15.4. Working with Indexes¶
Sometimes, we don’t want to access all of the items in a list one at a time in order.
To access individual items in a collection (a list or a string), we can use an index.
Each item in a collection has a number associated with it – think of it as the item’s address in
the collection. The first item in a collection has index
0, the next one
1, and so on.
See the image below for a view of two lists with the index for each list item shown at the top
of each yellow box and the value for that index shown at the bottom of each yellow box.
We use square brackets to access items of the list, e.g.,
myList will access the first
item in the list.
myList will access the second item in the list.
In programming, we often count from 0 instead of from 1. It will take some getting used to, but when you see a list of things, remember that the first one it item 0. The last item will always have an index one less than the number of items - the last item in a list with 10 values is index 9.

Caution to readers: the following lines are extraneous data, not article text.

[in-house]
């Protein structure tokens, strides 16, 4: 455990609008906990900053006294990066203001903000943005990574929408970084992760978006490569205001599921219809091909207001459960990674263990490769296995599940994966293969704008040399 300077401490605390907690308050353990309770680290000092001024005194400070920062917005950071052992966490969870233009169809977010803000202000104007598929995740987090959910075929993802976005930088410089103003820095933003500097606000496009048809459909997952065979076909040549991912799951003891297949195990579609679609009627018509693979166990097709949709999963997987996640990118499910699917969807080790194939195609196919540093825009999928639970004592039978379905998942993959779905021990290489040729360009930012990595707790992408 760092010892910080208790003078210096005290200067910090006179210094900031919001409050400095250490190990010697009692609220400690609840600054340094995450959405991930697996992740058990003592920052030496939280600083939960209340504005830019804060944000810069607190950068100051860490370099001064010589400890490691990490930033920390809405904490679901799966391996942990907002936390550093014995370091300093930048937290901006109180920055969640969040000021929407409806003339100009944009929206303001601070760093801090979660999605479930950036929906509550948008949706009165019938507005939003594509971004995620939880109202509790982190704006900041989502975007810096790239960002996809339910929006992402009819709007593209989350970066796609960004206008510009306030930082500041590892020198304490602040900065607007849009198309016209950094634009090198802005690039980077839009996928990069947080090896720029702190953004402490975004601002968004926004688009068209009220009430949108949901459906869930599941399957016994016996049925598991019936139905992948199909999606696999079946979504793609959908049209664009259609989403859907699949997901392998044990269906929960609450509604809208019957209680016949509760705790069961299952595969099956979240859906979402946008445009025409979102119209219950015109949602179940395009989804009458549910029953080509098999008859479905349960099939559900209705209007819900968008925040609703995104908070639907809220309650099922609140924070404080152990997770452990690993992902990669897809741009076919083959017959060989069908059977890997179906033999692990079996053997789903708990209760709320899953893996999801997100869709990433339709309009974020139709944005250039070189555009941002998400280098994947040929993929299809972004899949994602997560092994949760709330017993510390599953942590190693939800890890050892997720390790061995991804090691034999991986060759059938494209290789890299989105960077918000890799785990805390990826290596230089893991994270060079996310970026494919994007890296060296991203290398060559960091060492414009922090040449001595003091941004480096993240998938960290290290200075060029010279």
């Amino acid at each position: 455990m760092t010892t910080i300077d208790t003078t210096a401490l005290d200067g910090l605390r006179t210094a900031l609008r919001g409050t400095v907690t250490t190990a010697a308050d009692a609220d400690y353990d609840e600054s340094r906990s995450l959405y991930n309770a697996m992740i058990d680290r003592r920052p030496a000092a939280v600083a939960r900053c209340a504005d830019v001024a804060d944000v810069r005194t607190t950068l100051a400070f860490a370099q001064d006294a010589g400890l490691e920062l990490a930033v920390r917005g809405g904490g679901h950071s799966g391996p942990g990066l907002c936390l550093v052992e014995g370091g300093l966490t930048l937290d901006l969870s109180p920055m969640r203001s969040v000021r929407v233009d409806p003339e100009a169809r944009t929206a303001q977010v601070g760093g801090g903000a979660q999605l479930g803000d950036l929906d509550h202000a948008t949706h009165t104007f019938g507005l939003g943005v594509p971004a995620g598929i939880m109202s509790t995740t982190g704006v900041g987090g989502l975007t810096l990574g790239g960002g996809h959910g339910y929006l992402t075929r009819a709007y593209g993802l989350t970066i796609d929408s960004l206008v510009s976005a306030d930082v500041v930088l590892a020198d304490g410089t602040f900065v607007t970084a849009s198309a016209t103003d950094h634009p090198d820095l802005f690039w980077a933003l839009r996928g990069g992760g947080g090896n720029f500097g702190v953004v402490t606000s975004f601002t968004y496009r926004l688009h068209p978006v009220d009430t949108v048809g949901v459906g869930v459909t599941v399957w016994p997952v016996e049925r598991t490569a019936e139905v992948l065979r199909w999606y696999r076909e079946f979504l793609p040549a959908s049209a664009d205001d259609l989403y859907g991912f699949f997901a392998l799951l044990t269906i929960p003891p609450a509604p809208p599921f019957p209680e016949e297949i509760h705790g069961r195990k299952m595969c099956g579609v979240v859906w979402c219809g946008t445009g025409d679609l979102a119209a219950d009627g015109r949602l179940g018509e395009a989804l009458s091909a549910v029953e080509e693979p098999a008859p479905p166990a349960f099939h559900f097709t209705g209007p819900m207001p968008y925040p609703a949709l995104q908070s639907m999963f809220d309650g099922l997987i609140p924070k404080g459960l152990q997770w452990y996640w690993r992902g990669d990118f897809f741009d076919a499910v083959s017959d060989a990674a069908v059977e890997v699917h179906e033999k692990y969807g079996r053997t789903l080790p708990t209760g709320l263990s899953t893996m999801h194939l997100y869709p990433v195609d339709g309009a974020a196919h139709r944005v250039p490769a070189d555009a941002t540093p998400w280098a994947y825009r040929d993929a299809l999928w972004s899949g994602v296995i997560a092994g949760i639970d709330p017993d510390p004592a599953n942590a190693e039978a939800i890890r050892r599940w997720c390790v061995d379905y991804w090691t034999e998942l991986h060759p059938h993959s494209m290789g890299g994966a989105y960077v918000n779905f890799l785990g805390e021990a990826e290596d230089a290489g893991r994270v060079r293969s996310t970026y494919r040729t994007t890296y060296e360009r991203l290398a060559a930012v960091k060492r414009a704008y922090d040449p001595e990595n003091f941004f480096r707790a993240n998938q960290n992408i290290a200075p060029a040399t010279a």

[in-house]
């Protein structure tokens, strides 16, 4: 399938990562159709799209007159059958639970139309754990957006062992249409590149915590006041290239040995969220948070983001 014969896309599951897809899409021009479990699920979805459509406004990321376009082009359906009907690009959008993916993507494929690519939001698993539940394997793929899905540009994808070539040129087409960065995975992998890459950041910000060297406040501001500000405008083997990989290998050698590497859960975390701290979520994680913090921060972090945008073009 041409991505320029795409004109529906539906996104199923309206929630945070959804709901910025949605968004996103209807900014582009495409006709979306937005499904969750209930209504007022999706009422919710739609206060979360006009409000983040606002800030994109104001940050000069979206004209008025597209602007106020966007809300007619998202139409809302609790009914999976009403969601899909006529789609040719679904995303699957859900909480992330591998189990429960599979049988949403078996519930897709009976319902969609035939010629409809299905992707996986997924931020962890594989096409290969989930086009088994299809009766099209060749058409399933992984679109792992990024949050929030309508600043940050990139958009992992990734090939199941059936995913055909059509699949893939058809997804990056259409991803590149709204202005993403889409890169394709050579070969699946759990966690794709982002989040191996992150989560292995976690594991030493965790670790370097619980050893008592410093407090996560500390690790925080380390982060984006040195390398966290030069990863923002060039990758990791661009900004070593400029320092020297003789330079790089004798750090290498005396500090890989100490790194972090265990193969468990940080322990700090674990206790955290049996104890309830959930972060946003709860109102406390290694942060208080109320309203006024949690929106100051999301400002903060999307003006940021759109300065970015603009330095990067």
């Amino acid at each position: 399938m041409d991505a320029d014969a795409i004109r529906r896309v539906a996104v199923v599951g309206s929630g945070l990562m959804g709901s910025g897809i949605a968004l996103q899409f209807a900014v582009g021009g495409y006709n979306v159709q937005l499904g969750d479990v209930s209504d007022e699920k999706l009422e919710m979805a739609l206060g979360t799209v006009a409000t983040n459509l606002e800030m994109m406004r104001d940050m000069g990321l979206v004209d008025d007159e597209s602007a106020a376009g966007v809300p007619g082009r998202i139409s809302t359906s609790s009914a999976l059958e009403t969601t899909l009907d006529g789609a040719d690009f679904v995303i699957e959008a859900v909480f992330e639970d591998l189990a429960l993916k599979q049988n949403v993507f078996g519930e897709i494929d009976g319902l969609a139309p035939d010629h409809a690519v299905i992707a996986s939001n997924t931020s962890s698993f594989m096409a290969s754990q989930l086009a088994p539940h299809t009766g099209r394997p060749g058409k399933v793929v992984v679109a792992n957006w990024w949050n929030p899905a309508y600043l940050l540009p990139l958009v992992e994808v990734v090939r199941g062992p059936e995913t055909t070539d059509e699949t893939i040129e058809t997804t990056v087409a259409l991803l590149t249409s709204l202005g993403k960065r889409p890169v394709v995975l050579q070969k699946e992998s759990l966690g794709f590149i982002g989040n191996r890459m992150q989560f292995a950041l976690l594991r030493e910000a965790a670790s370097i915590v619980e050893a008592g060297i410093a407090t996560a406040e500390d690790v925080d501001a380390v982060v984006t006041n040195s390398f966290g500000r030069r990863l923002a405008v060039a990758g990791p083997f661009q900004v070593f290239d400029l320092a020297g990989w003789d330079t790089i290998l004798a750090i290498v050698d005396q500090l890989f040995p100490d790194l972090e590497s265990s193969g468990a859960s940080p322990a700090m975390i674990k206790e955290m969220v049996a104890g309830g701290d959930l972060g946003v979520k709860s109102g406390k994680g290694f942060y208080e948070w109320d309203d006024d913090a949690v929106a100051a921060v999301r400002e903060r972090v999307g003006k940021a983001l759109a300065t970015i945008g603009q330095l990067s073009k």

You can read and write the values of individual items of a list just like they were variables.
list[index] on the right side of an assignment returns the value at that index in the
list[index] on the left side of an assignment statement changes the value at
that index in the list.
We can even use a variable that names a number as the index for an item. This sample uses
itemNum to identify which value we want from the list. As we change
item we access by using it as an index changes as well:
This trick will come in very handy later when we write more complex logic for accessing all of the items in a list.
Finally, just like with a string, we can find the length of a list by using the
We can either use it in the same way we would use any other numeric value
by doing more work with it or giving the value a name to work with later: